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- Determination of Superoxide Radical (O2-) Scavenging Activity
SOD activity was determined as described by Marklund and Marklund [32] . First, 2.6 ml of 50 mM Tris-HCl buffer and 0.2 ml of 7.2 mM pyrogallol were added to 0.2 ml of bacterial culture filtrates and left at room temperature for 10 min. After reacting time had elapsed, 0.1 ml of 1 N HCl was added to the mixture to halt the reaction, and the amount of oxidized pyrogallol at OD 420 was measured. The superoxide radical scavenging capacity of the filtrate was expressed as a percentage of the absorbance gap between the sample-added and non-added mixtures.
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- Isolation and Identification of Lactic Acid Bacteria
Thirty strains of lactic acid bacteria were isolated from kimchi and healthy infant feces. After culturing for 48 h, 11 strains were selected as forming wide and white colonies on the MRS agar plate; all strains were gram positive with rod shape. These were cultured on MRS with glycerol broth and stored at –70°C. The isolated strains were named A1, A2, A3, A4, E1, E2, E3, E4, S1, S2, and S3. The A1, A2, S1, S2, and S3 genes were confirmed by sequence analysis and proved to have over 98% homology with the sequence of Lactobacillus sp. Isolates A3, A4, E1, E2, E3, and E4 were found to be over 98% homologous to Leuconostoc sp. by sequence alignment ( Fig. 1 ).
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Phylogenetic tree of 11 strains. Maximum likehood tree showing the phylogenetic position of isolated strains based on 16S rDNA gene sequences. Evolutionary distance were computered using the Tamura-Nei model. Bootstrap values (>50%) based on 1,000 replications are shown.
- Resistance to Bile Salts and Acid
LAB survival in low pH is very important for tolerating initial stress in the stomach [16] . At the application level, when LAB enters the human body, the first constraint is gastric acid, with a very low pH level of approximately 2-3 [4] . The results indicated that some tested strains tolerated a simulated PBS (pH 2.5) solution ( Fig. 2 ). A1, A3, A4, E2, S1, S2, and S3 showed an over 50% survival rate, and E2 and S3 showed an over 90% survival rate after 3 h incubation with the PBS (pH 2.5) solution. Additionally, the LAB isolates were tested for bile tolerance in MRS broth containing 0.3% ox bile. The obtained results indicated that all strains were resistant to 0.3% ox bile after 24 h incubation. ( Fig. 3 ). Therefore, except for A2, E1, E3, and E4, most strains qualified as a probiotic.
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Survival rate of 11 isolates in PBS. We inoculated 1 ml of each strain culture to 9 ml of PBS (pH 2.5) solution and counted the viable bacteria at 0 h and 3 h after incubation.
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Ox bile tolerance of 11 strains. One milliliter of culture was transferred into 9 ml of MRS broth containing 0.3% (w/v) bile salt, and then incubated at 30°C. The number of viable bacteria was determined at 0 h and 24 h of incubation on an MRS agar plate.
- Cell Surface Hydrophobicity
The property of adhesion can provide information about the possibility of probiotics to colonize and may modulate the host immune system. Several mechanisms have been reported about the adhesion of microorganisms to intestinal epithelial cells [45] . Cell hydrophobicity is one of the factors that may contribute to the adhesion of bacterial cells to host tissues [41] . In order to complete the investigation of probiotic criteria, in vitro determination of microbial adhesion to hexadecane and chloroform droplets was performed. This method has been reported to be qualitatively valid to estimate the ability of a strain to adhere to epithelial cells [24] . The results revealed that most strains showed a high value of hydrophobicity over 90%. This indicated that all strains could be good potential probiotics, adhering to gut epithelial cells of human intestine ( Fig. 4 ).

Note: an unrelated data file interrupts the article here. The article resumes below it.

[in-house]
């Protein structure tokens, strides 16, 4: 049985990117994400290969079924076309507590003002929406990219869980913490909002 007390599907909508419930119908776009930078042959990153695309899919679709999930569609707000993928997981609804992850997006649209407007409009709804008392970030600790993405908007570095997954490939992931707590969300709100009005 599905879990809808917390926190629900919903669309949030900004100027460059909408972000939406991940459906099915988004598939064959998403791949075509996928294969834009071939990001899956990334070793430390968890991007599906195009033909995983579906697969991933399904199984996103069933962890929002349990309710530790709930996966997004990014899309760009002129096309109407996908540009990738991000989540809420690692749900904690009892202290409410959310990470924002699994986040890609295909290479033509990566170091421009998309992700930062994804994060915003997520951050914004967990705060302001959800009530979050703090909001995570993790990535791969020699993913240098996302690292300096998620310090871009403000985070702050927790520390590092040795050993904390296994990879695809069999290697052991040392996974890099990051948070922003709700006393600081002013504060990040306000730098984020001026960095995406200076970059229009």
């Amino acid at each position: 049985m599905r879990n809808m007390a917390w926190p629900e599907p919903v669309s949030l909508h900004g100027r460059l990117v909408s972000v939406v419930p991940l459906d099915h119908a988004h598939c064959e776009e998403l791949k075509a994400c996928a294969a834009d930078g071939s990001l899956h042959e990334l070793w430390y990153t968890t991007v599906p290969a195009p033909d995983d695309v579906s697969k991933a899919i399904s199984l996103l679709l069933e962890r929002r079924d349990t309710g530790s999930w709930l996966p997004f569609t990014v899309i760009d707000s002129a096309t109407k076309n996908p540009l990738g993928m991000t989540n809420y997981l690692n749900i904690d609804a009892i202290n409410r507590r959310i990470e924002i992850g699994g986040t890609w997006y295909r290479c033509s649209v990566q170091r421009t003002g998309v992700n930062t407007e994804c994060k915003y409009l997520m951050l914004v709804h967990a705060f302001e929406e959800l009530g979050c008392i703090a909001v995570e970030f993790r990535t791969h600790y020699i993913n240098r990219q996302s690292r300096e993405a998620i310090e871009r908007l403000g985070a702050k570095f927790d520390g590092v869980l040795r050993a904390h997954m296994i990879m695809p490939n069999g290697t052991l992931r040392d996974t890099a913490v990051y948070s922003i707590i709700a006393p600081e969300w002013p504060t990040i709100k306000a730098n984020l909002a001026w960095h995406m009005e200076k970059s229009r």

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Hydrophobicity percentage of 11 strains. Supernant and either n-hecadecane or chloroform was added at a ratio of 1:1, respectively. The suspension of the test bacteria and separated layers of water-soluble were measured at OD550 nm absorbance.
- Hemolysis test and Enzymatic Activity Test
To determine the hemolytic activity of the bacteria, blood hemolysis was evaluated on sheep blood agar. Of note, no strain tested in this work exhibited α- and β-hemolytic activity when cultured in sheep blood agar. In contrast, all strains had γ-hemolytic activity. Microbial enzyme production is also one of the key indicators when selecting probiotics. In this experiment, to observe any enzyme activity, tryptophanase, urease, and gelatinase tests were carried out using an API ZYM kit. The results of tryptophanase, urease, and gelatinase tests were all negative. As shown in Table 1 , each strain showed different enzyme activity. Most significantly, A4, E1, E2, E3, E4, and S2 had high activity for β-glucosidase, which can cause colorectal cancer. A1, A2, A3, S1, and S2 showed no harmful enzyme activity; therefore, these strains could be used as probiotics.
Enzymatic activities of 11 strains.
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Note: 0 to 5, activity range; 0, no activity; 5, strong activity.
- Inhibition of Growth of Pathogenic Bacteria
The 11 isolated strains were tested for their antibacterial activity, using culture filtrate with non-adjusted pH or neutralized to pH 6.8, against six pathogenic bacteria. The results showed that neutralized culture filtrate had no inhibition activity against six pathogens, but all pH nonadjusted culture filtrates showed clear inhibition against most of the tested indicator bacteria. These results demonstrated that the acid cell-free extract produced by the tested strains cause antimicrobial activity like bacteriocin, such as an organic acid and nitric acid ( Table 2 ). These could also exert beneficial effects in the intestine when used as natural bacteriocin.